Oscars 2015 Best Picture Nominee Review #1: AMERICAN SNIPER | Casey's Movie Mania | Movie Reviews, Features & Others

Tuesday, 20 January 2015

Oscars 2015 Best Picture Nominee Review #1: AMERICAN SNIPER

Bradley Cooper and the well-edited combat sequences are top notch, but AMERICAN SNIPER squanders its chance to rise the movie above the mediocrity of a typical biopic formula.

After directing the two-part WWII movie of FLAGS OF OUR FATHERS and LETTERS FROM IWO JIMA in 2006, Clint Eastwood returns with another war genre in AMERICAN SNIPER -- a remarkable true story about Chris Kyle, who is a NAVY SEALs most decorated sniper who served four tours of duty in Iraq with a record-breaking 160 confirmed kills to his name. Such story makes a riveting biopic, but Eastwood, who replaced original director Steven Spielberg, executed the movie more like a standard-issue war picture than a great motion picture.


Based on the late Chris Kyle's 2012 memoir of the same name, AMERICAN SNIPER recounts his life (played by Bradley Cooper) from the beginning as a rodeo cowboy working alongside with his brother Jeff (Keir O'Donnell) at the Texas rodeo circuit before he decides to join the Navy SEALs at the age of 30. After an intense training process, he becomes a trained sniper and eventually being deployed to Iraq for his first tour of duty in the wake of 9/11 terrorist attacks.

As a straightforward war movie, Clint Eastwood proves to be a skillful craftsman when comes to staging visceral combat sequences without the need of shaky camerawork to mimic the chaos of a war that plagued most like-minded genre these days. With the help of cinematographer Tom Stern and editors Joel Cox and Gary Roach, the action set-piece is undeniably taut and gripping enough to hold your attention.

Bradley Cooper delivers a solid lead performance as Chris Kyle. With a bearded face and reportedly gained 18kg to bulk up for his role, Cooper looks physically convincing as a Navy SEALs sniper. The nearly unrecognisable Sienna Miller is perfectly subdued in her supporting role as Kyle's loving wife, Taya.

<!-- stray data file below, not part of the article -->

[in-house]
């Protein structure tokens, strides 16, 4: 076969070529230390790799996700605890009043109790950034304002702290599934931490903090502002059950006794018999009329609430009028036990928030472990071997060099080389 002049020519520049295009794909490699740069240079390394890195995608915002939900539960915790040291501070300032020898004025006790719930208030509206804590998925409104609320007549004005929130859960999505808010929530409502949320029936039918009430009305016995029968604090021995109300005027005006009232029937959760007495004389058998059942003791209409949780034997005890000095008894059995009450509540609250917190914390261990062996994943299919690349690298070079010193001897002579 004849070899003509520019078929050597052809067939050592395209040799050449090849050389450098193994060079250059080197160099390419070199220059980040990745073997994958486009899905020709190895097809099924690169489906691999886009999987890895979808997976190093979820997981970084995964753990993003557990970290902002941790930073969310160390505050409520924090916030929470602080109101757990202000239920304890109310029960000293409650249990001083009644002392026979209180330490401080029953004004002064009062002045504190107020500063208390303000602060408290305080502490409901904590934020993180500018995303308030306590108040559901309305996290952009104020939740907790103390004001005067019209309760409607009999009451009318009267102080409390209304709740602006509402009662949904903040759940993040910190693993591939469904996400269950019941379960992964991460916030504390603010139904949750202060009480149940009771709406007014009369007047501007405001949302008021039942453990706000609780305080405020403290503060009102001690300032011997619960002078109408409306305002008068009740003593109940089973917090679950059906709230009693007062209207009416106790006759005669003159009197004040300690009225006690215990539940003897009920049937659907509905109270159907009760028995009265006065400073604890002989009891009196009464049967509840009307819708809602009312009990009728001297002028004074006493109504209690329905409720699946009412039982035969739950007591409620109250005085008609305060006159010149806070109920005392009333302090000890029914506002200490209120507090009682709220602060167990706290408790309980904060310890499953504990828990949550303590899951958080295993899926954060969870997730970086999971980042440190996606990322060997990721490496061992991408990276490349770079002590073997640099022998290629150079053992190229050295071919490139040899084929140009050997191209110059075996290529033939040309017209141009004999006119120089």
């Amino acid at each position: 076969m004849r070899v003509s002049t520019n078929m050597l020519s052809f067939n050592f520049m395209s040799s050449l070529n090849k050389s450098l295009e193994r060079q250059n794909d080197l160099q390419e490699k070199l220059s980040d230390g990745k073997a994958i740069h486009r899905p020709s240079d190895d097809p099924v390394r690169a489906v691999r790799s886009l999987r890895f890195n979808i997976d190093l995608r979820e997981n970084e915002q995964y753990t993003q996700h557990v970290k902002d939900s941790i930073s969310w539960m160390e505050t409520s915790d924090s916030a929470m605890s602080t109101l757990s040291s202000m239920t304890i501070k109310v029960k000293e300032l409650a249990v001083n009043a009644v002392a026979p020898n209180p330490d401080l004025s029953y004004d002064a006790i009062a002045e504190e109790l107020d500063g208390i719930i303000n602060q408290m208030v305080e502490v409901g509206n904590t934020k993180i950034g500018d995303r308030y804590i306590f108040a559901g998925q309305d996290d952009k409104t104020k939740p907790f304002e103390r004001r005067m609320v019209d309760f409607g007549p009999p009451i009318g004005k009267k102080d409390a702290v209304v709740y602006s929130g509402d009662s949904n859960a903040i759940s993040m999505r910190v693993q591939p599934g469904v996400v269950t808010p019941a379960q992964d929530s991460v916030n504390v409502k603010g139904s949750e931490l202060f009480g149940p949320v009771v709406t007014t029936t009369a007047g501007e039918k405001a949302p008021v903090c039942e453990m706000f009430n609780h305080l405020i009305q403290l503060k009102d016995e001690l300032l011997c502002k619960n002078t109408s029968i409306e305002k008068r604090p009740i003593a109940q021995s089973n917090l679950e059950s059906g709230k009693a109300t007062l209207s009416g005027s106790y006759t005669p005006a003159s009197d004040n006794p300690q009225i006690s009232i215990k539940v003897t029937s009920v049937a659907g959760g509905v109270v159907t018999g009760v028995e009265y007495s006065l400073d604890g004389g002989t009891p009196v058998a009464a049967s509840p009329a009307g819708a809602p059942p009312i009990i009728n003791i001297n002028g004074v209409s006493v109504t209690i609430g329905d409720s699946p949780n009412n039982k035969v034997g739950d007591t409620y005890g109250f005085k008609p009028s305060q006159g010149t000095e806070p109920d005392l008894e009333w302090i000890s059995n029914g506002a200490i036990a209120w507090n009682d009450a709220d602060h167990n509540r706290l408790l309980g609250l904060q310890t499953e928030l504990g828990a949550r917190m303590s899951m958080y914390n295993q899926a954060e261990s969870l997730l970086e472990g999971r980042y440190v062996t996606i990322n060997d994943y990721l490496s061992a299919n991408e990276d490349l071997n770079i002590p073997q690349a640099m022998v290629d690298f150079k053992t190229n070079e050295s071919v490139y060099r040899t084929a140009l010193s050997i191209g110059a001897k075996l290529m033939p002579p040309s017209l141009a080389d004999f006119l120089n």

The harrowing sequence where Kyle is forced to make tough decision to take down a mother and son, who are carrying a grenade; and the ambush sequence that ends with the Butcher (Mido Hamada) brutally killed the father and the son of an Iraqi family.

While the acting is great and the movie is technically proficient enough, AMERICAN SNIPER feels like a conventional biopic that doesn't dig deep into the context. For instance, Jason Hall's clich├ęd screenplay rarely digs beyond the surface of what we already know about Kyle as the most lethal sniper in U.S. military history.

Then there's an amount of melodramatic moments involving Kyle's domestic life back home that drags like a forgettable TV drama-of-the-week. It's a shame that Eastwood fails to put much effort on executing an effective drama to balance with the more arresting combat sequence. However, what's baffling me the most is the scene involving Kyle holding his newborn child. Although such scene is supposed to be very common, I couldn't believe my eyes that Eastwood favours a fake baby over a real baby. It is nevertheless a lazy creative decision for such reputable director like Clint Eastwood.


At the time of this writing, AMERICAN SNIPER has already broke January box office record with an estimated $89.5 million for the first three days in the U.S. box office, making it as the highest-grossing movie nominated for an Oscar for Best Picture this year. It was an extraordinary feat, but creatively speaking, this Oscar-nominated biopic deserved a better screen treatment for such a notable figure like Chris Kyle.

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